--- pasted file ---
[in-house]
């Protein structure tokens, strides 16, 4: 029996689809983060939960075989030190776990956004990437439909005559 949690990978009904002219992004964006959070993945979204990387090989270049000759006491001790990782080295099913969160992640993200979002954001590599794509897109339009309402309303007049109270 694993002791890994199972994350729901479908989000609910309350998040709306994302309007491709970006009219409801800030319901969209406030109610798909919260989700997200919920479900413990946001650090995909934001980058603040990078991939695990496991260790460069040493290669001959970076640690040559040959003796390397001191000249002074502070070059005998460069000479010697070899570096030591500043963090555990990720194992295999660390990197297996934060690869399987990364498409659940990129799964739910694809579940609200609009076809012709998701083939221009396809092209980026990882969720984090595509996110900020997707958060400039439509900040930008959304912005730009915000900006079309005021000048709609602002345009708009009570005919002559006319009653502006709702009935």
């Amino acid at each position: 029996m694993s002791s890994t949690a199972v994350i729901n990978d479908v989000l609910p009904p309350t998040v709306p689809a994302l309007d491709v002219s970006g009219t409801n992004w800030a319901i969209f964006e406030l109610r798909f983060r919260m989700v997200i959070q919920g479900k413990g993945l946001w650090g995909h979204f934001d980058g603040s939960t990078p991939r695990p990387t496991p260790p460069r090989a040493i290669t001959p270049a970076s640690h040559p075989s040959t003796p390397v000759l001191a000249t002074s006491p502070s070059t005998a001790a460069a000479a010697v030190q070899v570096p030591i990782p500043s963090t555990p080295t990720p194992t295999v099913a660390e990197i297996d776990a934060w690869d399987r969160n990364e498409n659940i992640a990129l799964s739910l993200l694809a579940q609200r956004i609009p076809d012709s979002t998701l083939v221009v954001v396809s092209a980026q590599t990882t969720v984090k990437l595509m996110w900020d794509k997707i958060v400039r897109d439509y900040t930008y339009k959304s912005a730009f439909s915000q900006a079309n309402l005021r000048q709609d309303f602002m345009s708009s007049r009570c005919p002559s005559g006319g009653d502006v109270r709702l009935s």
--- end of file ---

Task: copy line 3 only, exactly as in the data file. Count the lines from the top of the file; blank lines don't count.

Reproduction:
């Amino acid at each position: 029996m694993s002791s890994t949690a199972v994350i729901n990978d479908v989000l609910p009904p309350t998040v709306p689809a994302l309007d491709v002219s970006g009219t409801n992004w800030a319901i969209f964006e406030l109610r798909f983060r919260m989700v997200i959070q919920g479900k413990g993945l946001w650090g995909h979204f934001d980058g603040s939960t990078p991939r695990p990387t496991p260790p460069r090989a040493i290669t001959p270049a970076s640690h040559p075989s040959t003796p390397v000759l001191a000249t002074s006491p502070s070059t005998a001790a460069a000479a010697v030190q070899v570096p030591i990782p500043s963090t555990p080295t990720p194992t295999v099913a660390e990197i297996d776990a934060w690869d399987r969160n990364e498409n659940i992640a990129l799964s739910l993200l694809a579940q609200r956004i609009p076809d012709s979002t998701l083939v221009v954001v396809s092209a980026q590599t990882t969720v984090k990437l595509m996110w900020d794509k997707i958060v400039r897109d439509y900040t930008y339009k959304s912005a730009f439909s915000q900006a079309n309402l005021r000048q709609d309303f602002m345009s708009s007049r009570c005919p002559s005559g006319g009653d502006v109270r709702l009935s």